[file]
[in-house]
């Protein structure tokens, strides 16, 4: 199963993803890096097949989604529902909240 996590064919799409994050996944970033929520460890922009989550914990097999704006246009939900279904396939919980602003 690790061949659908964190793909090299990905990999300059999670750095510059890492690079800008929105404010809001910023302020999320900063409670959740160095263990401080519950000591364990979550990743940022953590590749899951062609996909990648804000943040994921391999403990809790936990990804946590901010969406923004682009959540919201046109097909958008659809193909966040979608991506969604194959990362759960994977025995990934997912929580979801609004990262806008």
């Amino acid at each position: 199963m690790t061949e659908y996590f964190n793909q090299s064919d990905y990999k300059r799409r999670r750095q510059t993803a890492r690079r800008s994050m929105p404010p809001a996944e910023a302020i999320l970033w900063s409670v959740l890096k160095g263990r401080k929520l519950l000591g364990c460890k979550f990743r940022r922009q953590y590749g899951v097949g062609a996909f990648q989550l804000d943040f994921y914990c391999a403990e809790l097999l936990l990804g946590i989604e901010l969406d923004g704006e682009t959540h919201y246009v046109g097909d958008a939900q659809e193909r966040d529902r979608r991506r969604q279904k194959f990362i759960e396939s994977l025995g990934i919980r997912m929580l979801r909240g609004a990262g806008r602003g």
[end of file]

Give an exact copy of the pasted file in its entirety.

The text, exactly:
[in-house]
């Protein structure tokens, strides 16, 4: 199963993803890096097949989604529902909240 996590064919799409994050996944970033929520460890922009989550914990097999704006246009939900279904396939919980602003 690790061949659908964190793909090299990905990999300059999670750095510059890492690079800008929105404010809001910023302020999320900063409670959740160095263990401080519950000591364990979550990743940022953590590749899951062609996909990648804000943040994921391999403990809790936990990804946590901010969406923004682009959540919201046109097909958008659809193909966040979608991506969604194959990362759960994977025995990934997912929580979801609004990262806008």
């Amino acid at each position: 199963m690790t061949e659908y996590f964190n793909q090299s064919d990905y990999k300059r799409r999670r750095q510059t993803a890492r690079r800008s994050m929105p404010p809001a996944e910023a302020i999320l970033w900063s409670v959740l890096k160095g263990r401080k929520l519950l000591g364990c460890k979550f990743r940022r922009q953590y590749g899951v097949g062609a996909f990648q989550l804000d943040f994921y914990c391999a403990e809790l097999l936990l990804g946590i989604e901010l969406d923004g704006e682009t959540h919201y246009v046109g097909d958008a939900q659809e193909r966040d529902r979608r991506r969604q279904k194959f990362i759960e396939s994977l025995g990934i919980r997912m929580l979801r909240g609004a990262g806008r602003g």